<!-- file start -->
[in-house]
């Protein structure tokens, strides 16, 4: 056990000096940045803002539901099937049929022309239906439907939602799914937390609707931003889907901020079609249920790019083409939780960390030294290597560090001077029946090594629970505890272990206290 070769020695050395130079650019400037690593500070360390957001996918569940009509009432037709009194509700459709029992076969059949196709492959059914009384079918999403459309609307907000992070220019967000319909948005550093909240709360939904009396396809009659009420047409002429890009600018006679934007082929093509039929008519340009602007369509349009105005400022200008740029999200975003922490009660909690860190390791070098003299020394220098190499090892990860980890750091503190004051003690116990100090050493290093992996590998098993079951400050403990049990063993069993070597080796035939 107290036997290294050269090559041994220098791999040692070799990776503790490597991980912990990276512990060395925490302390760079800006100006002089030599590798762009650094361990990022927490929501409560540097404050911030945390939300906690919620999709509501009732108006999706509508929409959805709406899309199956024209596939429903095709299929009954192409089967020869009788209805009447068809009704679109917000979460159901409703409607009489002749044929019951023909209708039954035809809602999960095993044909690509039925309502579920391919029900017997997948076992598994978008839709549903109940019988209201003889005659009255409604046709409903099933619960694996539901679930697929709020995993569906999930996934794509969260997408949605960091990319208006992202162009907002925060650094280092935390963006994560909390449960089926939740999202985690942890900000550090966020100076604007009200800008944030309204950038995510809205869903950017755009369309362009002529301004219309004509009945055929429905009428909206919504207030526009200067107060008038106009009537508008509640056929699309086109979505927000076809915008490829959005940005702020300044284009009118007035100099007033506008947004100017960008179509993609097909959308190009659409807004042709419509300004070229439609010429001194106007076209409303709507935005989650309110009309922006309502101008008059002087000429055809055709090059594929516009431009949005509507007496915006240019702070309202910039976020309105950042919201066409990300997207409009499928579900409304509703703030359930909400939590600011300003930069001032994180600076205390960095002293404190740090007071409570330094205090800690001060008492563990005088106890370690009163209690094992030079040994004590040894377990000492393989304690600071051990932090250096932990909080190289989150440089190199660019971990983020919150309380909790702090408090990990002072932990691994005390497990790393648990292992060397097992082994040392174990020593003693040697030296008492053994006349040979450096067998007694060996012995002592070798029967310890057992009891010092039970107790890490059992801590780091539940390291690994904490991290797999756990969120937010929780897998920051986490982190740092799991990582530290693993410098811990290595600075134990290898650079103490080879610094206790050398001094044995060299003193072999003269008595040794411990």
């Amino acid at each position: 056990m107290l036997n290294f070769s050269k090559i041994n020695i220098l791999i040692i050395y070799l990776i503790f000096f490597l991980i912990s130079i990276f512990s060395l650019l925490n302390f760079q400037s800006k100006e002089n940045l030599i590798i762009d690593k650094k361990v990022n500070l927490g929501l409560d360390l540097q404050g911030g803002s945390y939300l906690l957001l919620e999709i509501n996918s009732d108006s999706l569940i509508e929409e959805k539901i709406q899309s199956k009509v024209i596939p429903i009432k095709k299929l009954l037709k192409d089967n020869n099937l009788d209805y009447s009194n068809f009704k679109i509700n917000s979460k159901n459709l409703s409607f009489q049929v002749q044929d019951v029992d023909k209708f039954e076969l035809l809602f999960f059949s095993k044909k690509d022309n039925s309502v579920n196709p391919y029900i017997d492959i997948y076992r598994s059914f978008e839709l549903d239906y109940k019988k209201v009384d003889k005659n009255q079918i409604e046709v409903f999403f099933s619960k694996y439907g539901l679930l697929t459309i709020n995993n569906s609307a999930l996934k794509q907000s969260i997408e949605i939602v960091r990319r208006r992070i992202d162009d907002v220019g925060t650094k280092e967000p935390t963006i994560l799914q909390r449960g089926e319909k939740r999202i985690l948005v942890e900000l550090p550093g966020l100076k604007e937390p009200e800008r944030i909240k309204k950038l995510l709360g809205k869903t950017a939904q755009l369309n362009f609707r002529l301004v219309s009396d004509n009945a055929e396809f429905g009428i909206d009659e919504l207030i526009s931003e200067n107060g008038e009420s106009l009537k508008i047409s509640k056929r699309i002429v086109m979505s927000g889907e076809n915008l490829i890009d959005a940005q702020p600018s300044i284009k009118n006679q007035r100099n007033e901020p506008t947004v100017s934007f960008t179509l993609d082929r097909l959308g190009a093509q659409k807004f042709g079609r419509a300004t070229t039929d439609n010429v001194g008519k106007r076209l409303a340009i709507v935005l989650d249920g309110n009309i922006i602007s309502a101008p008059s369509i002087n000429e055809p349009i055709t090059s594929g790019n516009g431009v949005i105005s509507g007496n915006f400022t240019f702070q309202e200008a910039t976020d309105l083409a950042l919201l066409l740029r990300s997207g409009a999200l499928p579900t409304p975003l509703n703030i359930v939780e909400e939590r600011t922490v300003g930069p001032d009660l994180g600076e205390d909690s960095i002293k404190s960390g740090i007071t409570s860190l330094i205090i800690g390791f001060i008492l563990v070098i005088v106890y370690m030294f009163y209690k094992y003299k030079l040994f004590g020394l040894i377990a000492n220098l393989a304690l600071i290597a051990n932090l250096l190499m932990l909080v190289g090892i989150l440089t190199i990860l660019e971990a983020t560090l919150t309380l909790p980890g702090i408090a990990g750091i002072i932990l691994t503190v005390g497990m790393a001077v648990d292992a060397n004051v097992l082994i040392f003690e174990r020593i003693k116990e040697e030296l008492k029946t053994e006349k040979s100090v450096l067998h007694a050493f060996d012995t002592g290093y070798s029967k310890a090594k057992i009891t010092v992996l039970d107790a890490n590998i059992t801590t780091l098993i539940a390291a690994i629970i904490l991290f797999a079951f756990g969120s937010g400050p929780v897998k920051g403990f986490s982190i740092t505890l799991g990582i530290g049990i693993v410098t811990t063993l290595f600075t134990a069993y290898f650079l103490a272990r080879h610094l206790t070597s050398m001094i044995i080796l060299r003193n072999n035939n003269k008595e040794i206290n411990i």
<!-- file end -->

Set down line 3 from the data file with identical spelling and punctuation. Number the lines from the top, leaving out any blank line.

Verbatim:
């Amino acid at each position: 056990m107290l036997n290294f070769s050269k090559i041994n020695i220098l791999i040692i050395y070799l990776i503790f000096f490597l991980i912990s130079i990276f512990s060395l650019l925490n302390f760079q400037s800006k100006e002089n940045l030599i590798i762009d690593k650094k361990v990022n500070l927490g929501l409560d360390l540097q404050g911030g803002s945390y939300l906690l957001l919620e999709i509501n996918s009732d108006s999706l569940i509508e929409e959805k539901i709406q899309s199956k009509v024209i596939p429903i009432k095709k299929l009954l037709k192409d089967n020869n099937l009788d209805y009447s009194n068809f009704k679109i509700n917000s979460k159901n459709l409703s409607f009489q049929v002749q044929d019951v029992d023909k209708f039954e076969l035809l809602f999960f059949s095993k044909k690509d022309n039925s309502v579920n196709p391919y029900i017997d492959i997948y076992r598994s059914f978008e839709l549903d239906y109940k019988k209201v009384d003889k005659n009255q079918i409604e046709v409903f999403f099933s619960k694996y439907g539901l679930l697929t459309i709020n995993n569906s609307a999930l996934k794509q907000s969260i997408e949605i939602v960091r990319r208006r992070i992202d162009d907002v220019g925060t650094k280092e967000p935390t963006i994560l799914q909390r449960g089926e319909k939740r999202i985690l948005v942890e900000l550090p550093g966020l100076k604007e937390p009200e800008r944030i909240k309204k950038l995510l709360g809205k869903t950017a939904q755009l369309n362009f609707r002529l301004v219309s009396d004509n009945a055929e396809f429905g009428i909206d009659e919504l207030i526009s931003e200067n107060g008038e009420s106009l009537k508008i047409s509640k056929r699309i002429v086109m979505s927000g889907e076809n915008l490829i890009d959005a940005q702020p600018s300044i284009k009118n006679q007035r100099n007033e901020p506008t947004v100017s934007f960008t179509l993609d082929r097909l959308g190009a093509q659409k807004f042709g079609r419509a300004t070229t039929d439609n010429v001194g008519k106007r076209l409303a340009i709507v935005l989650d249920g309110n009309i922006i602007s309502a101008p008059s369509i002087n000429e055809p349009i055709t090059s594929g790019n516009g431009v949005i105005s509507g007496n915006f400022t240019f702070q309202e200008a910039t976020d309105l083409a950042l919201l066409l740029r990300s997207g409009a999200l499928p579900t409304p975003l509703n703030i359930v939780e909400e939590r600011t922490v300003g930069p001032d009660l994180g600076e205390d909690s960095i002293k404190s960390g740090i007071t409570s860190l330094i205090i800690g390791f001060i008492l563990v070098i005088v106890y370690m030294f009163y209690k094992y003299k030079l040994f004590g020394l040894i377990a000492n220098l393989a304690l600071i290597a051990n932090l250096l190499m932990l909080v190289g090892i989150l440089t190199i990860l660019e971990a983020t560090l919150t309380l909790p980890g702090i408090a990990g750091i002072i932990l691994t503190v005390g497990m790393a001077v648990d292992a060397n004051v097992l082994i040392f003690e174990r020593i003693k116990e040697e030296l008492k029946t053994e006349k040979s100090v450096l067998h007694a050493f060996d012995t002592g290093y070798s029967k310890a090594k057992i009891t010092v992996l039970d107790a890490n590998i059992t801590t780091l098993i539940a390291a690994i629970i904490l991290f797999a079951f756990g969120s937010g400050p929780v897998k920051g403990f986490s982190i740092t505890l799991g990582i530290g049990i693993v410098t811990t063993l290595f600075t134990a069993y290898f650079l103490a272990r080879h610094l206790t070597s050398m001094i044995i080796l060299r003193n072999n035939n003269k008595e040794i206290n411990i």